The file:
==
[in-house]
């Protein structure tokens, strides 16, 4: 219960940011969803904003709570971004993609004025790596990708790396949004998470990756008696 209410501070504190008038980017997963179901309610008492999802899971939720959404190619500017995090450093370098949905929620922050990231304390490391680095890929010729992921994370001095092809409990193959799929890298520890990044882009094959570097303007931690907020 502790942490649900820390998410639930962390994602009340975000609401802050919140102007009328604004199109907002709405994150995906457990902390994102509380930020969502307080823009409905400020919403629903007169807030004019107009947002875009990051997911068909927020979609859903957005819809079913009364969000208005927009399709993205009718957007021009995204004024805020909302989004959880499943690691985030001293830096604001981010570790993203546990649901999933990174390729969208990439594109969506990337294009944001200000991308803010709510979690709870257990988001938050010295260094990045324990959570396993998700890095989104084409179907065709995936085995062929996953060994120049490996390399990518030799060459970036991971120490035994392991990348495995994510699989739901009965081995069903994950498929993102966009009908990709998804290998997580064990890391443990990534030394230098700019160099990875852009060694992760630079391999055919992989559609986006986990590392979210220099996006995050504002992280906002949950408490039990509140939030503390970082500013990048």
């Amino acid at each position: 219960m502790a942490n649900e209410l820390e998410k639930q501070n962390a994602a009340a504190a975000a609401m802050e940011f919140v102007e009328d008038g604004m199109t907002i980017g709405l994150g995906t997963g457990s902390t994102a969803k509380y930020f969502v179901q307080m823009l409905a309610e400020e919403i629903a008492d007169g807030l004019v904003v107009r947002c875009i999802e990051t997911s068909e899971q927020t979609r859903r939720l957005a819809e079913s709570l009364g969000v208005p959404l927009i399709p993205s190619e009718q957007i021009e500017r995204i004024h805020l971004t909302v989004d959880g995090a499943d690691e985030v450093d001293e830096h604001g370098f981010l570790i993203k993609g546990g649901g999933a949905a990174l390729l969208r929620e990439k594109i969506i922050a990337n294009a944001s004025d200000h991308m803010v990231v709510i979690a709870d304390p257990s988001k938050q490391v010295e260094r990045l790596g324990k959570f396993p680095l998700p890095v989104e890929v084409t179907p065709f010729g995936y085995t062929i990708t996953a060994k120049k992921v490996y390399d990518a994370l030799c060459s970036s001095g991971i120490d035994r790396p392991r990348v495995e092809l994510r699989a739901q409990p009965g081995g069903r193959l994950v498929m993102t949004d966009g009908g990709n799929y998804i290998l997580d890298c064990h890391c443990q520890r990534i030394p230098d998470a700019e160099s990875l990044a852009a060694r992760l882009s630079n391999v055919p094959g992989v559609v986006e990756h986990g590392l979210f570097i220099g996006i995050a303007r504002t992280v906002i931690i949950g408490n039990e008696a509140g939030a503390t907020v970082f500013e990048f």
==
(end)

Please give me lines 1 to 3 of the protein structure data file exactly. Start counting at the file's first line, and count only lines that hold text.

[in-house]
């Protein structure tokens, strides 16, 4: 219960940011969803904003709570971004993609004025790596990708790396949004998470990756008696 209410501070504190008038980017997963179901309610008492999802899971939720959404190619500017995090450093370098949905929620922050990231304390490391680095890929010729992921994370001095092809409990193959799929890298520890990044882009094959570097303007931690907020 502790942490649900820390998410639930962390994602009340975000609401802050919140102007009328604004199109907002709405994150995906457990902390994102509380930020969502307080823009409905400020919403629903007169807030004019107009947002875009990051997911068909927020979609859903957005819809079913009364969000208005927009399709993205009718957007021009995204004024805020909302989004959880499943690691985030001293830096604001981010570790993203546990649901999933990174390729969208990439594109969506990337294009944001200000991308803010709510979690709870257990988001938050010295260094990045324990959570396993998700890095989104084409179907065709995936085995062929996953060994120049490996390399990518030799060459970036991971120490035994392991990348495995994510699989739901009965081995069903994950498929993102966009009908990709998804290998997580064990890391443990990534030394230098700019160099990875852009060694992760630079391999055919992989559609986006986990590392979210220099996006995050504002992280906002949950408490039990509140939030503390970082500013990048």
């Amino acid at each position: 219960m502790a942490n649900e209410l820390e998410k639930q501070n962390a994602a009340a504190a975000a609401m802050e940011f919140v102007e009328d008038g604004m199109t907002i980017g709405l994150g995906t997963g457990s902390t994102a969803k509380y930020f969502v179901q307080m823009l409905a309610e400020e919403i629903a008492d007169g807030l004019v904003v107009r947002c875009i999802e990051t997911s068909e899971q927020t979609r859903r939720l957005a819809e079913s709570l009364g969000v208005p959404l927009i399709p993205s190619e009718q957007i021009e500017r995204i004024h805020l971004t909302v989004d959880g995090a499943d690691e985030v450093d001293e830096h604001g370098f981010l570790i993203k993609g546990g649901g999933a949905a990174l390729l969208r929620e990439k594109i969506i922050a990337n294009a944001s004025d200000h991308m803010v990231v709510i979690a709870d304390p257990s988001k938050q490391v010295e260094r990045l790596g324990k959570f396993p680095l998700p890095v989104e890929v084409t179907p065709f010729g995936y085995t062929i990708t996953a060994k120049k992921v490996y390399d990518a994370l030799c060459s970036s001095g991971i120490d035994r790396p392991r990348v495995e092809l994510r699989a739901q409990p009965g081995g069903r193959l994950v498929m993102t949004d966009g009908g990709n799929y998804i290998l997580d890298c064990h890391c443990q520890r990534i030394p230098d998470a700019e160099s990875l990044a852009a060694r992760l882009s630079n391999v055919p094959g992989v559609v986006e990756h986990g590392l979210f570097i220099g996006i995050a303007r504002t992280v906002i931690i949950g408490n039990e008696a509140g939030a503390t907020v970082f500013e990048f």